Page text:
cigarette-599485_1280It is a common fallacy today, among smokers at least, that smoking reduces anxiety and makes you more relaxed. While It may seem to do so in the short term during the actual intake of cigarette smoke, it is actually only the cessation of withdrawal pangs that gives the impression of anxiety relief and the evidence is there that the time between cigarettes might actually be contributing to anxiety

So How does it work?
Well one mechanism where smoking could contribute to anxiety is the withdrawal symptoms from the nicotine itself.

If you have ever tried to quit smoking, (and I have many times) you will have experienced the anxiety that you can feel from withdrawal. Well this not only happens when you quit.

As soon as you have finished a cigarette, the nicotine levels in your body start to drop and these falling levels of nicotine are what we call withdrawal and it is basically your body wanting a nicotine refill, which of course is what makes you smoke another cigarette.

This withdrawal can lead to agitation, restlessness, irritability, and other anxiety symptoms and can start within hours of the last cigarette.

A second mechanism where smoking can help trigger anxiety is the effect the smoke has on your lungs:

Damaged lungs from cigarette smoke, or the carbon monoxide levels in the lungs can impair your breathing, making you breathe faster and more erratically, or it can lead to excessive coughing, both of which can induce hyperventilation.

Hyperventilation occurs when there is not enough carbon dioxide in the lungs and can result in multiple anxiety-like symptoms such as chest pains, quick heartbeat, lightheadedness, and shortness of breath.

Each of these symptoms of hyperventilation can then trigger real anxiety symptoms and panic attacks which will then in turn trigger more hyperventilation, causing a vicious circle.

On top of all this, nicotine itself can also affect the heart rhythm, which, while not dangerous by itself, can cause people to fear a heart attack and induce panic attacks.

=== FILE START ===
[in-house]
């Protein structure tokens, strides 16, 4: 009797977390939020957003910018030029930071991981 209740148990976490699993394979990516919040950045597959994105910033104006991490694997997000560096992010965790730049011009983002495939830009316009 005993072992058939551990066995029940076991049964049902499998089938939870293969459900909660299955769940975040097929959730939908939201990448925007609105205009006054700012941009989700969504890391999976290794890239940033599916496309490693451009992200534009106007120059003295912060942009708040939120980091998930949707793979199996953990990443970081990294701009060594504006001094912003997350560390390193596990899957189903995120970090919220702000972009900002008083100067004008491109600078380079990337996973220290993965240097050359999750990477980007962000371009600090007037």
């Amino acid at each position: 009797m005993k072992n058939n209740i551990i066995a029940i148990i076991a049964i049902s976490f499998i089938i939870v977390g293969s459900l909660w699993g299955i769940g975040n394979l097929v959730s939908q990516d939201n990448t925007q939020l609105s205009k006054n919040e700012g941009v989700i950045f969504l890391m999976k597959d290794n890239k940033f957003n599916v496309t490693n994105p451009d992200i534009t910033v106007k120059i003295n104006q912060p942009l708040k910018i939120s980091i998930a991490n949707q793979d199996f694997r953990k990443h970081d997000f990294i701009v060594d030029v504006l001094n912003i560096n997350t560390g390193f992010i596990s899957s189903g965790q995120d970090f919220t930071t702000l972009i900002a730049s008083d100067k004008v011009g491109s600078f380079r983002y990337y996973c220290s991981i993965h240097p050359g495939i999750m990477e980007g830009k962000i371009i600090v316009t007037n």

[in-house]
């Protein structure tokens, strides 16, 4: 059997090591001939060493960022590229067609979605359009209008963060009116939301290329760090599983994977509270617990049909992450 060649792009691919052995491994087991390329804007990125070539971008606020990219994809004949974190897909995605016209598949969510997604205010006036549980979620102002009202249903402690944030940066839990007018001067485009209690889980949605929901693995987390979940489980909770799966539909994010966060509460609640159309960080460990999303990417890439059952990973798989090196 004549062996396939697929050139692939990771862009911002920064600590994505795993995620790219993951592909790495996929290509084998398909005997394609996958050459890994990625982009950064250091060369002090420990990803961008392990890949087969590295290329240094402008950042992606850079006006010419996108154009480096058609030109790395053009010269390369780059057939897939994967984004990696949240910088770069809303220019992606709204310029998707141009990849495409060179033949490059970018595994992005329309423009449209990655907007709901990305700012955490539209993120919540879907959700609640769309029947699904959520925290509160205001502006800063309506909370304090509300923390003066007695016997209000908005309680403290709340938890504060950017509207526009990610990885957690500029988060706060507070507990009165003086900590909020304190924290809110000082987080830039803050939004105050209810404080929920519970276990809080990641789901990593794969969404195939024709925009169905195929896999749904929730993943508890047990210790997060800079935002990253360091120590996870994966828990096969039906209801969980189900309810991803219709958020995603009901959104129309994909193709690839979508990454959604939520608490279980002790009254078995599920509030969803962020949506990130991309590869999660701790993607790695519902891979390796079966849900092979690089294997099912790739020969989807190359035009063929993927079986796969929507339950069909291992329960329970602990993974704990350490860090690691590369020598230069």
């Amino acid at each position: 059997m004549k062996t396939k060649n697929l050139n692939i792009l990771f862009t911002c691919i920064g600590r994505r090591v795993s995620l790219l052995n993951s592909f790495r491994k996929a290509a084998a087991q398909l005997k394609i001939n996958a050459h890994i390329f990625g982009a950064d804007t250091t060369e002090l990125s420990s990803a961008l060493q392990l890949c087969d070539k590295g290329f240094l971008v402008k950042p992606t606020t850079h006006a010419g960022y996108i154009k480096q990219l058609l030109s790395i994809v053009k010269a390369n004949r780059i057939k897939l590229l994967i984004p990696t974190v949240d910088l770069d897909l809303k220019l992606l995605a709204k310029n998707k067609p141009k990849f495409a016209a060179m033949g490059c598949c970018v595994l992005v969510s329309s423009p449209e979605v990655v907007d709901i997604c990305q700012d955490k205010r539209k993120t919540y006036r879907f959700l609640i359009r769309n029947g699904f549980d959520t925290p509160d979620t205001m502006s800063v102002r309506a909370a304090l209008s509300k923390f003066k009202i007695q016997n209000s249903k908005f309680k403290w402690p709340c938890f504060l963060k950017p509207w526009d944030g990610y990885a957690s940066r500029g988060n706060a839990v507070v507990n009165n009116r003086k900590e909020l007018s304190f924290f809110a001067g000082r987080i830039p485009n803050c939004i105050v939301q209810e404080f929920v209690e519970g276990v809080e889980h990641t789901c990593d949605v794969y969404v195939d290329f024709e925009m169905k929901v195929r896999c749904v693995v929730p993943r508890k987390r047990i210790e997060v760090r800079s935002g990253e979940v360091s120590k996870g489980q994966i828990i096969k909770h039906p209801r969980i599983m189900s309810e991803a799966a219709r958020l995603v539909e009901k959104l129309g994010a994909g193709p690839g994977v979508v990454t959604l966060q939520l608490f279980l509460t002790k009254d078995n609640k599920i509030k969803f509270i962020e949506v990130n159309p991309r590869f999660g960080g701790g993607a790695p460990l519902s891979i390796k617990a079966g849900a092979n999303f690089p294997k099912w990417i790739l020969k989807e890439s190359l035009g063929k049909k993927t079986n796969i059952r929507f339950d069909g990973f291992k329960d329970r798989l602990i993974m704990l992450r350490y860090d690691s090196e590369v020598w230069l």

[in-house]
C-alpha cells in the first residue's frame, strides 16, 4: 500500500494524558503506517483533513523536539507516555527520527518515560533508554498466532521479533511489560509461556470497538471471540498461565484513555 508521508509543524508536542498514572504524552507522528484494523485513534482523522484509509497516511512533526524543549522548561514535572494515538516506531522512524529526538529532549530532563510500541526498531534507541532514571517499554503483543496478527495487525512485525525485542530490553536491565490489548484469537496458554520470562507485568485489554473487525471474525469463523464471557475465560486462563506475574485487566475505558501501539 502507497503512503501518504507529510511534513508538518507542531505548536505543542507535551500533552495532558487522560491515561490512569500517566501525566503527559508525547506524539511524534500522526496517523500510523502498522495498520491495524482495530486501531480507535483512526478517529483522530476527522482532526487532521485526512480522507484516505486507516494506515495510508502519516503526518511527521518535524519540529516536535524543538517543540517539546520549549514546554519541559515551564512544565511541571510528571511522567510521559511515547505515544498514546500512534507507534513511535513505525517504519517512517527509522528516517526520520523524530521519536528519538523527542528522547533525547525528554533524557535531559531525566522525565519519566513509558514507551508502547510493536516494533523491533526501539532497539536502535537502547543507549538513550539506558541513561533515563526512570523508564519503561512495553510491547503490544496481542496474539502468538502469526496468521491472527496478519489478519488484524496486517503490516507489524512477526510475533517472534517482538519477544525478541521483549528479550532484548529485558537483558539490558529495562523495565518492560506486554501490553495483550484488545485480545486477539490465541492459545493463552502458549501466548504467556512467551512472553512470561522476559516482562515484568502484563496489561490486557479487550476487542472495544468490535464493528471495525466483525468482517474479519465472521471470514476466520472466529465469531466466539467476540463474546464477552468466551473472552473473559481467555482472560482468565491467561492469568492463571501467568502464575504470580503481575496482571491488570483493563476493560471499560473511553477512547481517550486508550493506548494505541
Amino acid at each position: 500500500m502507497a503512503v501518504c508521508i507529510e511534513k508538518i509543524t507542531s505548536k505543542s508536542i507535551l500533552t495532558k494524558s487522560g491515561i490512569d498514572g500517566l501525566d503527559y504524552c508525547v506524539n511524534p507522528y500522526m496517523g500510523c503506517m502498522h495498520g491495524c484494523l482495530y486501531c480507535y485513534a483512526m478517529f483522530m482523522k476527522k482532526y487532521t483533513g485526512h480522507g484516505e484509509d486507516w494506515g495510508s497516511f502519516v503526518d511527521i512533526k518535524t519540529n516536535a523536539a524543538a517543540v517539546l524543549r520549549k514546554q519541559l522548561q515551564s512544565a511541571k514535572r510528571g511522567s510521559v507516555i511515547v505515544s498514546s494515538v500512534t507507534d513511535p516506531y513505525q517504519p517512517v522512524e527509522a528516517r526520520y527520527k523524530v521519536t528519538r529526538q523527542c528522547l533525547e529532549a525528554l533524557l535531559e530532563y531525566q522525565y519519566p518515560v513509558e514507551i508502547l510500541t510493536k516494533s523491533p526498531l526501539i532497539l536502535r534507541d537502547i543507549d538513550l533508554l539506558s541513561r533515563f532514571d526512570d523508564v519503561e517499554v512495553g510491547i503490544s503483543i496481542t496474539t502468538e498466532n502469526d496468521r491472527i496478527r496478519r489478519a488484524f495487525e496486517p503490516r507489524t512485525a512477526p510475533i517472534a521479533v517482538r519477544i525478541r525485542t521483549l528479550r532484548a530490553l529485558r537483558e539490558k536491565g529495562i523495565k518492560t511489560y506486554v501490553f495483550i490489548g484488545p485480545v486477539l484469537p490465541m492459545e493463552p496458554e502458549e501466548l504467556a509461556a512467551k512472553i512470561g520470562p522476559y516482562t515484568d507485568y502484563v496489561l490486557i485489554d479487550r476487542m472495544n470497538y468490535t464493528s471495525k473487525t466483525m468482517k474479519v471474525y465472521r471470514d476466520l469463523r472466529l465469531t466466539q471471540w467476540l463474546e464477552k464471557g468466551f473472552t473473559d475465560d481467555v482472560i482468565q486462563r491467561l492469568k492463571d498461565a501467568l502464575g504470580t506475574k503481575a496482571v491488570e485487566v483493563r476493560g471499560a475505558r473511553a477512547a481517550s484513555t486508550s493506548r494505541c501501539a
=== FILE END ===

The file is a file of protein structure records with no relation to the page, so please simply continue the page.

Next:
Other possible ways that smoking could contribute to anxiety are by causing a Magnesium deficiency or vitamin B6 deficiency, both of which are well documented to cause anxiety and which I will look at in later articles.

Magnesium deficiency can be caused because Smoking causes stress that in turn causes blood cholesterol levels to rise and magnesium levels to fall, while vitamin B6 levels can be reduced as tobacco has been shown in studies to block your body’s use of pyridoxine (or vitamin B6).

So it certainly looks like tobacco can contribute to anxiety symptoms in some people in a variety of different ways, but what does the science have to say?

Well there have been many studies done to link smoking with anxiety.

Some studies show that people with anxiety are more likely to take up smoking, which is what many people presume the link is, but in fact the majority of studies show that smoking often leads to an increased chance of developing an anxiety disorder. The image below shows the results from a meta study showing just that.

Smoking causes anxiety disorders

 

There are also other studies that show that people who smoke are more likely to develop anxiety disorders later on. For example teens who smoked at least one pack of cigarettes a day were 15 times as likely to develop panic disorders, or repetitive episodes of panic, during early adulthood as those who did not smoke

Although not as convincing, studies on rats also show that anxiety levels are reduced during nicotine exposure, but after nicotine is stopped, the anxiety levels are drastically increased for extended periods, which is what we expect happens in humans. I certainly know that for myself, in the times when I was smoking, if I had extended periods of time between cigarettes, the cravings that I would characterise as “gasping for a cigarette” would feel remarkably like the physical symptoms of my anxiety, or an oncoming panic attack.

So What can you do?

Well, of course there are no real upsides to smoking, as cigarettes are expensive, bad for your health and can contribute to anxiety.

The best bet then is to quit. It’s not easy, I know that first hand, but I also know first hand that it is the best thing for your body, your skin, your aroma, your teeth, and your anxiety.

If you don’t like cold turkey, then grab some patches or some gum, but beware of taking too many at any one time, as those buggers can feel more more like anxiety than regular cigarettes when overused, but they are effective when used properly and will certainly help you kick the habit.

Now is as good a time as any to quit.

Best of luck.